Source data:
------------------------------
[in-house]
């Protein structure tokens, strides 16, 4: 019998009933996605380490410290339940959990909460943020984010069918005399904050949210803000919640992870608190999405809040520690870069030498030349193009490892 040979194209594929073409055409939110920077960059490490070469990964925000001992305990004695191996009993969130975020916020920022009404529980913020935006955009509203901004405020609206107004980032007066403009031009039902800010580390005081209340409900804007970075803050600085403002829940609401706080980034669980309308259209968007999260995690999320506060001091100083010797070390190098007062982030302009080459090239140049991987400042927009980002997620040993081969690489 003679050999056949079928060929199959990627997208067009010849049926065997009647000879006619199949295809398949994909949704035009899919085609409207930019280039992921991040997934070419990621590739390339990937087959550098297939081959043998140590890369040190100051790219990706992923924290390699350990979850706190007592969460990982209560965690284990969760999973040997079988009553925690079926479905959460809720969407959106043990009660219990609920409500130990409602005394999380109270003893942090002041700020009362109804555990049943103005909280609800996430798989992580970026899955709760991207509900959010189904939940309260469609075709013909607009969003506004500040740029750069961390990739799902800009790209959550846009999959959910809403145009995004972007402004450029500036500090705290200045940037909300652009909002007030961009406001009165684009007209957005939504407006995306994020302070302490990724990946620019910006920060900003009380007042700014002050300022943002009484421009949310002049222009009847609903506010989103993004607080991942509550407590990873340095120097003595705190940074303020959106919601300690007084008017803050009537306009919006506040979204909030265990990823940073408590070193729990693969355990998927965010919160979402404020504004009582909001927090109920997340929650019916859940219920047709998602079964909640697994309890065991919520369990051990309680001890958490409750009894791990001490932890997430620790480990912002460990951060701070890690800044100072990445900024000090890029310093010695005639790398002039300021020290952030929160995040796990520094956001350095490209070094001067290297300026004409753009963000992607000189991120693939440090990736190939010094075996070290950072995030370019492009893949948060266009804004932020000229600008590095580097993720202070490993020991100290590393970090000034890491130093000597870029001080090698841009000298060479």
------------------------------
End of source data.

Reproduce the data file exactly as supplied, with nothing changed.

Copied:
[in-house]
């Protein structure tokens, strides 16, 4: 019998009933996605380490410290339940959990909460943020984010069918005399904050949210803000919640992870608190999405809040520690870069030498030349193009490892 040979194209594929073409055409939110920077960059490490070469990964925000001992305990004695191996009993969130975020916020920022009404529980913020935006955009509203901004405020609206107004980032007066403009031009039902800010580390005081209340409900804007970075803050600085403002829940609401706080980034669980309308259209968007999260995690999320506060001091100083010797070390190098007062982030302009080459090239140049991987400042927009980002997620040993081969690489 003679050999056949079928060929199959990627997208067009010849049926065997009647000879006619199949295809398949994909949704035009899919085609409207930019280039992921991040997934070419990621590739390339990937087959550098297939081959043998140590890369040190100051790219990706992923924290390699350990979850706190007592969460990982209560965690284990969760999973040997079988009553925690079926479905959460809720969407959106043990009660219990609920409500130990409602005394999380109270003893942090002041700020009362109804555990049943103005909280609800996430798989992580970026899955709760991207509900959010189904939940309260469609075709013909607009969003506004500040740029750069961390990739799902800009790209959550846009999959959910809403145009995004972007402004450029500036500090705290200045940037909300652009909002007030961009406001009165684009007209957005939504407006995306994020302070302490990724990946620019910006920060900003009380007042700014002050300022943002009484421009949310002049222009009847609903506010989103993004607080991942509550407590990873340095120097003595705190940074303020959106919601300690007084008017803050009537306009919006506040979204909030265990990823940073408590070193729990693969355990998927965010919160979402404020504004009582909001927090109920997340929650019916859940219920047709998602079964909640697994309890065991919520369990051990309680001890958490409750009894791990001490932890997430620790480990912002460990951060701070890690800044100072990445900024000090890029310093010695005639790398002039300021020290952030929160995040796990520094956001350095490209070094001067290297300026004409753009963000992607000189991120693939440090990736190939010094075996070290950072995030370019492009893949948060266009804004932020000229600008590095580097993720202070490993020991100290590393970090000034890491130093000597870029001080090698841009000298060479």